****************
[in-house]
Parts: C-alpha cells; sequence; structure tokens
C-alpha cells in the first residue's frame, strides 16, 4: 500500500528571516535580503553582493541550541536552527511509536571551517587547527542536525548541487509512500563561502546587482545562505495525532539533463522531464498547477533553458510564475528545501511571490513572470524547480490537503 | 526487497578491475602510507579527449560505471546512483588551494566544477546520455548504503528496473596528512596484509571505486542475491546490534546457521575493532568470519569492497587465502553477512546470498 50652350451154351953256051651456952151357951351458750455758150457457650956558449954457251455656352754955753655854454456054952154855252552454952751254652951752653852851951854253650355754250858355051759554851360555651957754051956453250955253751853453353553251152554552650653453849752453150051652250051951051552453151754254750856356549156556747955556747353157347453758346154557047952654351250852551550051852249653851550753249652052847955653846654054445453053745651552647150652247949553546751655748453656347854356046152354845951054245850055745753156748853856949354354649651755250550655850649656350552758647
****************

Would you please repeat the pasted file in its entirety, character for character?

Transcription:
[in-house]
Parts: C-alpha cells; sequence; structure tokens
C-alpha cells in the first residue's frame, strides 16, 4: 500500500528571516535580503553582493541550541536552527511509536571551517587547527542536525548541487509512500563561502546587482545562505495525532539533463522531464498547477533553458510564475528545501511571490513572470524547480490537503 | 526487497578491475602510507579527449560505471546512483588551494566544477546520455548504503528496473596528512596484509571505486542475491546490534546457521575493532568470519569492497587465502553477512546470498 50652350451154351953256051651456952151357951351458750455758150457457650956558449954457251455656352754955753655854454456054952154855252552454952751254652951752653852851951854253650355754250858355051759554851360555651957754051956453250955253751853453353553251152554552650653453849752453150051652250051951051552453151754254750856356549156556747955556747353157347453758346154557047952654351250852551550051852249653851550753249652052847955653846654054445453053745651552647150652247949553546751655748453656347854356046152354845951054245850055745753156748853856949354354649651755250550655850649656350552758647